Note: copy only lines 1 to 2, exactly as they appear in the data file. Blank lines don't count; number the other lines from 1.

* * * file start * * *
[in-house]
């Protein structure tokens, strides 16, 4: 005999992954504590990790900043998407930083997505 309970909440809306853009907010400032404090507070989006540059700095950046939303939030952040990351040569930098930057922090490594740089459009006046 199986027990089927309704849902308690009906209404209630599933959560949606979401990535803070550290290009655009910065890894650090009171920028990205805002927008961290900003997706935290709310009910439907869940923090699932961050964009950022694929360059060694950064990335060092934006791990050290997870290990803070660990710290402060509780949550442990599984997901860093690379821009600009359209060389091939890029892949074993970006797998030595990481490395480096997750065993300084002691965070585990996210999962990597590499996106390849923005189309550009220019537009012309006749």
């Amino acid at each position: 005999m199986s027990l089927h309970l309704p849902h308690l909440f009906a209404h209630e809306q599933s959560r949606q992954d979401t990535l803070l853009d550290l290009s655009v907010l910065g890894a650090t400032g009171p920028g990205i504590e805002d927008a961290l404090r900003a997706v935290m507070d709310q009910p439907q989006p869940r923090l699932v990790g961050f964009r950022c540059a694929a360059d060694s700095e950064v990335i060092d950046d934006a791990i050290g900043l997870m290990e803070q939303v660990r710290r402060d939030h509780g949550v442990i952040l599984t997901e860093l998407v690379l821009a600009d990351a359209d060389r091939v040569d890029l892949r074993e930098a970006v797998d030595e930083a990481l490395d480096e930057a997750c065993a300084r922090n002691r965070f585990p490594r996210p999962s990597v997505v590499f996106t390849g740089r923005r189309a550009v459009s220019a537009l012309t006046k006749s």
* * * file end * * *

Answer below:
[in-house]
């Protein structure tokens, strides 16, 4: 005999992954504590990790900043998407930083997505 309970909440809306853009907010400032404090507070989006540059700095950046939303939030952040990351040569930098930057922090490594740089459009006046 199986027990089927309704849902308690009906209404209630599933959560949606979401990535803070550290290009655009910065890894650090009171920028990205805002927008961290900003997706935290709310009910439907869940923090699932961050964009950022694929360059060694950064990335060092934006791990050290997870290990803070660990710290402060509780949550442990599984997901860093690379821009600009359209060389091939890029892949074993970006797998030595990481490395480096997750065993300084002691965070585990996210999962990597590499996106390849923005189309550009220019537009012309006749």